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Approaches to Middle English

Variation, Contact and Change


Juan Camilo Conde-Silvestre and Javier Calle-Martín

This volume contains a selection of papers presented at the 8th International Conference of Middle English, held in Spain at the University of Murcia in 2013. The contributions embrace a variety of research topics and approaches, with a particular interest in multilingualism, multidialectalism and language contact in medieval England, together with other more linguistically-oriented approaches on the phonology, syntax, morphology, semantics and pragmatics of Middle English. The volume gives a specialized stance on various aspects of the Middle English language and reveals how the interdisciplinary confluence of different approaches can shed light on manifold evidences of variation, contact and change in the period.
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Late medieval dialectal and obsolescent spellings in the early sixteenth-century editions of the Kalender of Shepherdes: Hanna Rutkowska


Hanna RutkowskaAdam Mickiewicz University

Late medieval dialectal and obsolescent spellings in the sixteenth-century editions of the Kalender of Shepherdes


The present paper discusses the results of a quantitative corpus-based study concerning the remnants of late medieval dialectal spellings in several editions of an early printed almanac entitled the Kalender of Shepherdes (henceforth Kalender or KS).1 In most late fifteenth-century and early sixteenth-century documents, due to “the growth of standardization and displacement of local usage” (Samuels 1981: 43), dialectal spellings are already rare. Nonetheless, in the corpus under consideration it has been possible to identify several spellings which are either associated with the focused varieties of written English which emerged in Late Middle English, labelled Types I-IV by Samuels ([1963] 1969: 404–18), or otherwise localisable dialectally. The lexemes represented by such spellings, recorded in the documents subject to analysis, include ANY (a. and pron.), ASK (v.), MANY (a. and n.), MUCH (a., n. and pron.), NOT (adv.), and SHOULD (v.). Additionally, dialectal spellings covered by this discussion comprise the graphemic forms of verbal and nominal inflectional endings.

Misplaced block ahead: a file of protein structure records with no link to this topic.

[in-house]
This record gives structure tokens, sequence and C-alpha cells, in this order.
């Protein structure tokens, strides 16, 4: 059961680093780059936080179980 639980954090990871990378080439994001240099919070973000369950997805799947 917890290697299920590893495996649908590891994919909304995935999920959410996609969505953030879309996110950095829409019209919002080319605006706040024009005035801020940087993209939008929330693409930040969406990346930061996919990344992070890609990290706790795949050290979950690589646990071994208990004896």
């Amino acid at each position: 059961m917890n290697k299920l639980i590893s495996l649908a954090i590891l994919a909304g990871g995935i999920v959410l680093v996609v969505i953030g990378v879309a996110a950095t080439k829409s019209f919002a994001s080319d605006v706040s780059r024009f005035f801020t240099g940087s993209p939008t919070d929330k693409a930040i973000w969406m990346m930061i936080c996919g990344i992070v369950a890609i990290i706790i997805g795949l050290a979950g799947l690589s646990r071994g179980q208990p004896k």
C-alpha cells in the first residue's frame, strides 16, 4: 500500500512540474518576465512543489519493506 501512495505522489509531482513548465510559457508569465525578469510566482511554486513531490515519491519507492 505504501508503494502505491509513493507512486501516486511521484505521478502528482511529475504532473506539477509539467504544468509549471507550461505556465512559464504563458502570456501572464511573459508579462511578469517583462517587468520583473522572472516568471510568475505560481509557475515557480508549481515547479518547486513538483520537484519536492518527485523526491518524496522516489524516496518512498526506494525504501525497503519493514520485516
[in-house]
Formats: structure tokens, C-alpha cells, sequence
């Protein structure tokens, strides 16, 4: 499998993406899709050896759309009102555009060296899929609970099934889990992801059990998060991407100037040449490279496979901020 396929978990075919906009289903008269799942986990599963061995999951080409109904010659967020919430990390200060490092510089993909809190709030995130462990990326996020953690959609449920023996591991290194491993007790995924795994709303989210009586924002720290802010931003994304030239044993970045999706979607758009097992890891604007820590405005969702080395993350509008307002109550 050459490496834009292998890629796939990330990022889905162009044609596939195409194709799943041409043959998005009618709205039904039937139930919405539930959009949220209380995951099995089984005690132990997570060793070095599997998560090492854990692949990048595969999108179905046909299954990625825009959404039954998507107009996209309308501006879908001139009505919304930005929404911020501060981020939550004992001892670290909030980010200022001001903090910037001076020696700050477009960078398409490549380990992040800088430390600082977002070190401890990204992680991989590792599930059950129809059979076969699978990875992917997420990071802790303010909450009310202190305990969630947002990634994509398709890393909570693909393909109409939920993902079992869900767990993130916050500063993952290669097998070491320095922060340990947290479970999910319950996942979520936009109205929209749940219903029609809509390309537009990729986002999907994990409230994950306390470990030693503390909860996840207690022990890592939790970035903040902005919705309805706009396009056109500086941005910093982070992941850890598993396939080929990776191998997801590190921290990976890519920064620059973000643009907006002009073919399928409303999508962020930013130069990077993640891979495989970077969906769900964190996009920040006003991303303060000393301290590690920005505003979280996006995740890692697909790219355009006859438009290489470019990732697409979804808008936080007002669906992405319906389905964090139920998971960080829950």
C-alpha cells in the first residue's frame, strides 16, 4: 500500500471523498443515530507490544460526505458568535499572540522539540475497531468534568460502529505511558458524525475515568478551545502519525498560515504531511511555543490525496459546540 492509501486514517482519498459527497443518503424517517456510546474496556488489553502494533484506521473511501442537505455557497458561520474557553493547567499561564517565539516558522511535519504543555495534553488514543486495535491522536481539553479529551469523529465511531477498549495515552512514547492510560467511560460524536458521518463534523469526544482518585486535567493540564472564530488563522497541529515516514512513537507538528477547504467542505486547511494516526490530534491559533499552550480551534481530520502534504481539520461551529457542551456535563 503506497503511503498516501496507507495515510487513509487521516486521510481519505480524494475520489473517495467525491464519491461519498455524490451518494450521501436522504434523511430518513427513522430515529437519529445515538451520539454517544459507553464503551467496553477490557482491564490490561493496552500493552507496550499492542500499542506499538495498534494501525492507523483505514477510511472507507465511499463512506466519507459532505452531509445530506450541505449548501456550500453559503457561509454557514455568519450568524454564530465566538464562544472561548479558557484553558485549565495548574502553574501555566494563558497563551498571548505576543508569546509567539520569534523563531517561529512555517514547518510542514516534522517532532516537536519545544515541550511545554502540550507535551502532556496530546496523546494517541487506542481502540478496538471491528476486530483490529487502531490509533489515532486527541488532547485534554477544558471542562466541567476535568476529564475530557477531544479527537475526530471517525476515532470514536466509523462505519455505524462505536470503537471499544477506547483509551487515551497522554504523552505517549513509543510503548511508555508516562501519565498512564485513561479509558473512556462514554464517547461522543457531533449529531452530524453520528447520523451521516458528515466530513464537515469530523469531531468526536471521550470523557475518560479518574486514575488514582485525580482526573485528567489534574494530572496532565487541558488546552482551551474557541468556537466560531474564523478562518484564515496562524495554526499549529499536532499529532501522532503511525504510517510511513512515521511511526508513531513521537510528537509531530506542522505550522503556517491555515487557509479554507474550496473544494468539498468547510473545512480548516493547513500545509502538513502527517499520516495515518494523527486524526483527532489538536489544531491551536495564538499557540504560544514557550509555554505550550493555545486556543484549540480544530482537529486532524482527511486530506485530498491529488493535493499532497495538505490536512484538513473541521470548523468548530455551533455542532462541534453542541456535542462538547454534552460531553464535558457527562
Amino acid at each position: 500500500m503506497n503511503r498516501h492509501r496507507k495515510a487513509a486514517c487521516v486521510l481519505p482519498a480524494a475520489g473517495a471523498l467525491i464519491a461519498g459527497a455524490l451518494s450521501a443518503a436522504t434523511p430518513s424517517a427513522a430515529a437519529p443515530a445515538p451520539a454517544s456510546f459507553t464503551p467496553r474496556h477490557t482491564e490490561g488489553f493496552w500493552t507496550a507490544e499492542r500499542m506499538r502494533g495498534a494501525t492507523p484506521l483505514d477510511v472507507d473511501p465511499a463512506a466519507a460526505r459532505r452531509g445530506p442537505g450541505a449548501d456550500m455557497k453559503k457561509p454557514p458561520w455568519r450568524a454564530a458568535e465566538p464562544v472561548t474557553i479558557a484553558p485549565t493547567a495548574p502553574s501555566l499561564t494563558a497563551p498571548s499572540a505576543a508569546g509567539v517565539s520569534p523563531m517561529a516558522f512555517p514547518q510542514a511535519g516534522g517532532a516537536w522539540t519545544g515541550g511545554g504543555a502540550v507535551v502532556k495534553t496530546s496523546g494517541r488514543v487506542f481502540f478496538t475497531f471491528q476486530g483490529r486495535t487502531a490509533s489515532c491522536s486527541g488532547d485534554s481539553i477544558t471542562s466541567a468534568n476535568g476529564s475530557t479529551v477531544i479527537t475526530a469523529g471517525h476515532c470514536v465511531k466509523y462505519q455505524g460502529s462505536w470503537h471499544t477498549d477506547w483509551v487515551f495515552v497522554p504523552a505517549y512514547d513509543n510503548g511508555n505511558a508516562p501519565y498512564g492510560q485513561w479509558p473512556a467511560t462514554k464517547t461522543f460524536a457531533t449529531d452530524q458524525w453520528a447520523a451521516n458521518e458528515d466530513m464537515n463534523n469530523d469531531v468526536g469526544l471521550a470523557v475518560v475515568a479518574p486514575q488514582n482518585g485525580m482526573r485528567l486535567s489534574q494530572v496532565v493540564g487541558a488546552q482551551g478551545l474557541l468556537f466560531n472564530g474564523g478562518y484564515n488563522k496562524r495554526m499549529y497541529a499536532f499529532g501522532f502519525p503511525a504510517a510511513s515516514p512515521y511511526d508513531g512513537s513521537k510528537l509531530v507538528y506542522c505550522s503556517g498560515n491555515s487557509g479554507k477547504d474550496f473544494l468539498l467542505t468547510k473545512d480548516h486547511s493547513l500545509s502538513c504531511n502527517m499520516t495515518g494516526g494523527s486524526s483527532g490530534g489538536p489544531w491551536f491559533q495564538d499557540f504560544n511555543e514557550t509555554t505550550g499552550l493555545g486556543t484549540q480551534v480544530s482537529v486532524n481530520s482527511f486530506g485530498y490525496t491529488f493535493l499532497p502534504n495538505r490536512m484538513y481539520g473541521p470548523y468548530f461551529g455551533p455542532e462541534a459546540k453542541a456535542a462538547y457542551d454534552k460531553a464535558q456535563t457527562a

The corpus for this study comprises seven sixteenth-century editions of the Kalender, a comprehensive compendium of prose and verse texts on a variety of subjects, including those printed by Richard Pynson (1506), Julian Notary (c. 1518), Wynkyn de Worde (1528), William Powell (1556), and four different printers for John Wally (c. 1570–1585).2 The corpus contains 466,600 words, and ← 129 | 130...

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